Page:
Alumnus honored during ceremony, tree-planting on Veterans Day

TUSCALOOSA, Ala. – As part of a commitment to innovation, cutting-edge programming, and academic opportunities, Stillman College’s Veterans Resources Center has launched the Lieutenant General Willie J. Williams Institute for Leadership, Education Equity, and Race Relations in America.

The Institute expounds upon the life and legacy of Stillman alumnus Willie J. Williams, one of the first three African-American Marines to wear the rank of three-star general. Williams retired in 2013 from his position as the director for Marine Corps Staff.

The William Institute is an effort to afford Stillman College and the community extensive access to scholarly research, interdisciplinary study, discourse and debate and advocacy on cutting-edge issues related to leadership, education equity, and race relations in America.

Stillman announced the Institute Thursday during its Veterans Day festivities, including a tree-planting on the quad in Williams’ honor.

“This world needs knowledgeable leader,” Williams said. “I’ve seen the best and worst of them, and those that are well-balanced in their knowledge and understanding of leadership, equity, and race – without even continuously categorizing them as such – have a much greater positive impact on their organizations.”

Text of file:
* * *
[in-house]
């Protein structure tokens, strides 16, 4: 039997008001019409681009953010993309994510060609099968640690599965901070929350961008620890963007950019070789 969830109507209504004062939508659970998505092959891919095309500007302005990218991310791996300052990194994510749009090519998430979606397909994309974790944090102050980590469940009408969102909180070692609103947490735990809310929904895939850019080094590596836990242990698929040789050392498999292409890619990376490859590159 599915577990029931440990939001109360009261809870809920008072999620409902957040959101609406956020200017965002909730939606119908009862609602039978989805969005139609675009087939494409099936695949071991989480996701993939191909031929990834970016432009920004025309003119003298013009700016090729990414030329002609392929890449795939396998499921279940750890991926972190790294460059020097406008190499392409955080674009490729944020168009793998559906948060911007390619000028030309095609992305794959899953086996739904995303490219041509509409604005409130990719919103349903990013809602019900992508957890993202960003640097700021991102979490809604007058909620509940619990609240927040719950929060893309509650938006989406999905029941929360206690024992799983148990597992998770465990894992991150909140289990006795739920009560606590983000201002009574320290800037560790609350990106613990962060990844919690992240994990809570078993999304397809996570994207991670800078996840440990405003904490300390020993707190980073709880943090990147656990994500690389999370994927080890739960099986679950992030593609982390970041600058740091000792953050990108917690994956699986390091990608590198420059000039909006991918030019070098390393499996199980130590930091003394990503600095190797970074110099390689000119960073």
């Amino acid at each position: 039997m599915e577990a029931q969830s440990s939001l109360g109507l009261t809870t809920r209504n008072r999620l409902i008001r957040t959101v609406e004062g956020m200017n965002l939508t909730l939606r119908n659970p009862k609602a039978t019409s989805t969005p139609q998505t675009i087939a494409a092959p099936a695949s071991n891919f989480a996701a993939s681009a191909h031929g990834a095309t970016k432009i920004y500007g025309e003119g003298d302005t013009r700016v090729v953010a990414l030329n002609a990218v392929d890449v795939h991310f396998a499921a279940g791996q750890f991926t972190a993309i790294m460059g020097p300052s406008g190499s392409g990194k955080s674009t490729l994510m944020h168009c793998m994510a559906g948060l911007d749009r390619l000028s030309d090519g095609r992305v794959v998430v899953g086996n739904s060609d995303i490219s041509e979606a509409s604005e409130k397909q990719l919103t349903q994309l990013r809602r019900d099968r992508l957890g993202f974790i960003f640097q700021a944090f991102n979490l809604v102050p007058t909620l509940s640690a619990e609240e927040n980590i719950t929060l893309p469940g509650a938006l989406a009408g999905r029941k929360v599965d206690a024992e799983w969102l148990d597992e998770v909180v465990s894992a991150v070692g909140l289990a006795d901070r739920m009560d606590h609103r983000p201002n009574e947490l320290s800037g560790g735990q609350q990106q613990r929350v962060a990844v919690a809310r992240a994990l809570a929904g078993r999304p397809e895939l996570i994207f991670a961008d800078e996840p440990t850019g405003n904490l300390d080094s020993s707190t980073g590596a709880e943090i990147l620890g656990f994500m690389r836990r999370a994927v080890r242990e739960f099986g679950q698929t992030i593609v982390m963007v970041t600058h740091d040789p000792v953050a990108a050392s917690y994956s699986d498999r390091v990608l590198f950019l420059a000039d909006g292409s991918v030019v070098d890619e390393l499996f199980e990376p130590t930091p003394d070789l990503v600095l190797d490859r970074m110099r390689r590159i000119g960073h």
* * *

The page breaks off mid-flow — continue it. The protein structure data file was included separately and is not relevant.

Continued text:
Stillman College alumnus Lt. Gen. Willie J. Williams was honored Thursday for his service in the Marines and to his alma mater.

Williams said his path from “extremely humble beginnings” to Stillman College “statistically should not have happened.” He credits being an active student at Stillman for helping shape him into a leader and one of the most respected voices in the U.S. military.

“I have received many awards and honors in my lifetime,” Williams said. “However, being the namesake of this endeavor supersedes them all.”

DeMarcus Hopson, dean for enrollment management and executive director of Military Student Services, leads this initiative, with senior business major Ronnie Williams, Jr. serving as student director. Hopson said the WI’s mission reflect Lt. Gen. Williams’ legacy as a cornerstone in the foundations of innovation and opportunity.

“This institute will serve as a celebrated mainstay in our region and amongst our benchmark institutions,” Hopson said. “The research and programming that have been carefully tabbed, developed and prepared will dramatically challenge the status quo and mediocrity often associated with this work and will confidently awaken a generation of global leader; this institute is revolutionary for Stillman College.”

The WI’s lectures, symposiums, brown-bag lunches, working group sessions, leadership retreats, and special program initiatives will include students, administrators, practitioners, staff members, parents, business leaders, and community partners. The WI activity heralds three unique programs in full support of its purpose and objectives.

  • The Black Male Initiative, a student development initiative focused on increasing matriculation, retention, and graduation rates for males of color